While many state programs face funding cuts, Michigan’s pre-k program is getting some help this year. After seeing its funding cut by 7 percent last year, the Great Start Readiness Program is slated for an increase of 5 percent, for a total budget of almost $99 million. That’s good news for Cedar Springs Public Schools, who offers the grant-funded program to residents of the school district who meet eligibility requirements.
Cedar Springs is eligible for $163,000 to cover the costs of the program, which has enabled more four-year-olds to participate. “We were able to up the number of seats available from 24 to 48,” explained Superintendent Ron McDermed, at the Board of Education meeting Monday evening.
Cedar Trails Elementary has two Great Start pre-k classes, with one that meets all day on Mondays and Wednesdays, and another class that meets all day on Tuesdays and Thursdays. Both are taught by a certified teacher and teacher assistant. The program is designed to provide four-year-old children with the skills they will need to be successful in school when they enter kindergarten.
According to a new study by Pew Center on the States, Michigan is one of 15 states to increase funding for the coming year. Marci Young, Pre-K Now campaign director for Pew, says legislators are listening to research showing that pre-k programs make a big difference, especially for children most at risk of being behind when starting school. She used Detroit Public Schools as an example.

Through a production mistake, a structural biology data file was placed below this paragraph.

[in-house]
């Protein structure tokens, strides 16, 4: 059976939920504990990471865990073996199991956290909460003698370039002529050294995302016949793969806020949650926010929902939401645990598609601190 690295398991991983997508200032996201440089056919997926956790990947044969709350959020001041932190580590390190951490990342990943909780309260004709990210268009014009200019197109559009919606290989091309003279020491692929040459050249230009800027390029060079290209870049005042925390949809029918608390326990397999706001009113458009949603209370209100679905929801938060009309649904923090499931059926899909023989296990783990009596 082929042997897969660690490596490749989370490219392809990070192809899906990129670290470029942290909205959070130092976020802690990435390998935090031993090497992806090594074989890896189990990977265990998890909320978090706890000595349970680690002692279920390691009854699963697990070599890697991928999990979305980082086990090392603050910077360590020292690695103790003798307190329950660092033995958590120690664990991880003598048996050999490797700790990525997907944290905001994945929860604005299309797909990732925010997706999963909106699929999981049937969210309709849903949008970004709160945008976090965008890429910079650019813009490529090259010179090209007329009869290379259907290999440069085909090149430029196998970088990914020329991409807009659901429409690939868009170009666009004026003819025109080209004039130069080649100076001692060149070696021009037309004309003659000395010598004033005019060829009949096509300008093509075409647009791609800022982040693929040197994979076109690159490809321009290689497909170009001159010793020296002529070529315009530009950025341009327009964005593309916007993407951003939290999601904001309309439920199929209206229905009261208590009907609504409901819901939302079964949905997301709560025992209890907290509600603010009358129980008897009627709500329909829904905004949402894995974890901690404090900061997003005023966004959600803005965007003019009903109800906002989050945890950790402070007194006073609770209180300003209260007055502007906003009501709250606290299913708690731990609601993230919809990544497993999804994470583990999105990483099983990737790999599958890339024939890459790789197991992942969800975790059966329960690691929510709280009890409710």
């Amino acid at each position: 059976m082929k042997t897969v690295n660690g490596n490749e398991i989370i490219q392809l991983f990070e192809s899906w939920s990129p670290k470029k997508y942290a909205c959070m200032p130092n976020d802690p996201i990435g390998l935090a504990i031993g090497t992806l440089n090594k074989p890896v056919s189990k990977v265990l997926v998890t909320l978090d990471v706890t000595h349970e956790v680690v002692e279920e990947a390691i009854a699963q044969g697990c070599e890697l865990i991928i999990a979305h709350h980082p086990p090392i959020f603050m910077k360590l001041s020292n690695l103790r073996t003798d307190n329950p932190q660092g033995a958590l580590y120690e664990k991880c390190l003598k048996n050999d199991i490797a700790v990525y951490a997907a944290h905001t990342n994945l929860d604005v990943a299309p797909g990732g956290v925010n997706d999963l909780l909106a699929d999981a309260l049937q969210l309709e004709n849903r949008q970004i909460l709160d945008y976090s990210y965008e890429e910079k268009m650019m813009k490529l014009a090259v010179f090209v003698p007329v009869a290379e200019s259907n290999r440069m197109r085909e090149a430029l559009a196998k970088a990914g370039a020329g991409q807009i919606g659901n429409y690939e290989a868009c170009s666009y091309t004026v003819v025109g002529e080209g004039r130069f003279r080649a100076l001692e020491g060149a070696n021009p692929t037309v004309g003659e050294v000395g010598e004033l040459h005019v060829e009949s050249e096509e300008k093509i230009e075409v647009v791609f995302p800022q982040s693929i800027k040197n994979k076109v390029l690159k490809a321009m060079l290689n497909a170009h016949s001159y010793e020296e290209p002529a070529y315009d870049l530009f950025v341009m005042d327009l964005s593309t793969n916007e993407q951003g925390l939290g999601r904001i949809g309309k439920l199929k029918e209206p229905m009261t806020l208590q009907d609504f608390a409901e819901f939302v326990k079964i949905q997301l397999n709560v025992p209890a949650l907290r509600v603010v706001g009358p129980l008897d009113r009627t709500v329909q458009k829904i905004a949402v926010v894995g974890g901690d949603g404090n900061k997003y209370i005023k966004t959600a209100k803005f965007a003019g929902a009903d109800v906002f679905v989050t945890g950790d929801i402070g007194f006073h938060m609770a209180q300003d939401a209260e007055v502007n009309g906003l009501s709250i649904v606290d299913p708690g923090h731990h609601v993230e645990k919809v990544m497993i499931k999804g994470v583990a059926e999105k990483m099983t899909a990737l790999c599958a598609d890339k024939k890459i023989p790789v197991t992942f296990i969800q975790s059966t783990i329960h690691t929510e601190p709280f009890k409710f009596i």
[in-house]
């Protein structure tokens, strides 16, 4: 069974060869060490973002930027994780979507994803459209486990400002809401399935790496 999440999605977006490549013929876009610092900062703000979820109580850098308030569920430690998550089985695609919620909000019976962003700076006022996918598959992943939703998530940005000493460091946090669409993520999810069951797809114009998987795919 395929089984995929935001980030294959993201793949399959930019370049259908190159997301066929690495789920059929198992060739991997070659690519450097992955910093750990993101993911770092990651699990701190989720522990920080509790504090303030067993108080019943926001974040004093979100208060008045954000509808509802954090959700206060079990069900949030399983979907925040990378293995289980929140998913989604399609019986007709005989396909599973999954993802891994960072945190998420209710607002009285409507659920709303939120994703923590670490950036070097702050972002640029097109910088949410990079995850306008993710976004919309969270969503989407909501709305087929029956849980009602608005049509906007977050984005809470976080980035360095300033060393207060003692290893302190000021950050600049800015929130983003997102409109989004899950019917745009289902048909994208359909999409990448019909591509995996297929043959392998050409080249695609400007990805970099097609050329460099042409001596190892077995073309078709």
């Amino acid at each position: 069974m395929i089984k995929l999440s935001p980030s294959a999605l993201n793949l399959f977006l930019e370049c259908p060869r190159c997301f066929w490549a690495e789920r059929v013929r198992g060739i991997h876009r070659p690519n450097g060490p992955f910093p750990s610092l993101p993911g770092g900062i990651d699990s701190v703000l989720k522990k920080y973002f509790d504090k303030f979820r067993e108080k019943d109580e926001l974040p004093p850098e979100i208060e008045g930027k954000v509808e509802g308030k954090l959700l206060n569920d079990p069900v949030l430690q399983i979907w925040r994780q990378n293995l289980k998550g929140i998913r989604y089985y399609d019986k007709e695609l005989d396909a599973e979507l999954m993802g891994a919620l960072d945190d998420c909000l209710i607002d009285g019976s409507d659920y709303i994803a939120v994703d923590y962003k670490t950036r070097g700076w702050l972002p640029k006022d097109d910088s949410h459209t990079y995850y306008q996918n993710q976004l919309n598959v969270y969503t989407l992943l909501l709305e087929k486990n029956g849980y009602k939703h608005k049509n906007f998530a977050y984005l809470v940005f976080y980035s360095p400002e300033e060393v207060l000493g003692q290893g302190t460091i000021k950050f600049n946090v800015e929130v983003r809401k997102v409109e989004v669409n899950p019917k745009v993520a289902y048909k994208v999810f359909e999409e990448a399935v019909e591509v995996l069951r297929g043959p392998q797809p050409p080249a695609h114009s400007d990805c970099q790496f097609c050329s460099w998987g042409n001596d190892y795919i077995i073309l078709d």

“A study that was done in Detroit preschool programs in 2004-2005 showed achievement growth in cognitive and behavioral skills that was demonstrated by all students who were enrolled in Detroit Public Schools through their pre-k program,” she explained.
Michigan also changed its eligibility criteria for the Great Start Readiness Program to include children from households that are up to 300 percent above poverty level—that’s the highest in the country. Young applauds the state legislature, and says restoring some of last year’s cut is a good investment.
“To ensure a prosperous economic future, states are going to have to make sure that they invest in successful, evidence-based programs that are proven to yield the strongest return on the investment. And pre-k is one of those smart investments,” noted Young.
The additional funding also includes a provision that stops school districts from diverting pre-k money for general education expenses. Twenty-six states managed to either protect or increase their pre-k funding, no matter which political party was in power. Pew calls that a clear message that early learning is seen as a valued strategy for education reform.
The report is available at www.preknow.org/votescount/.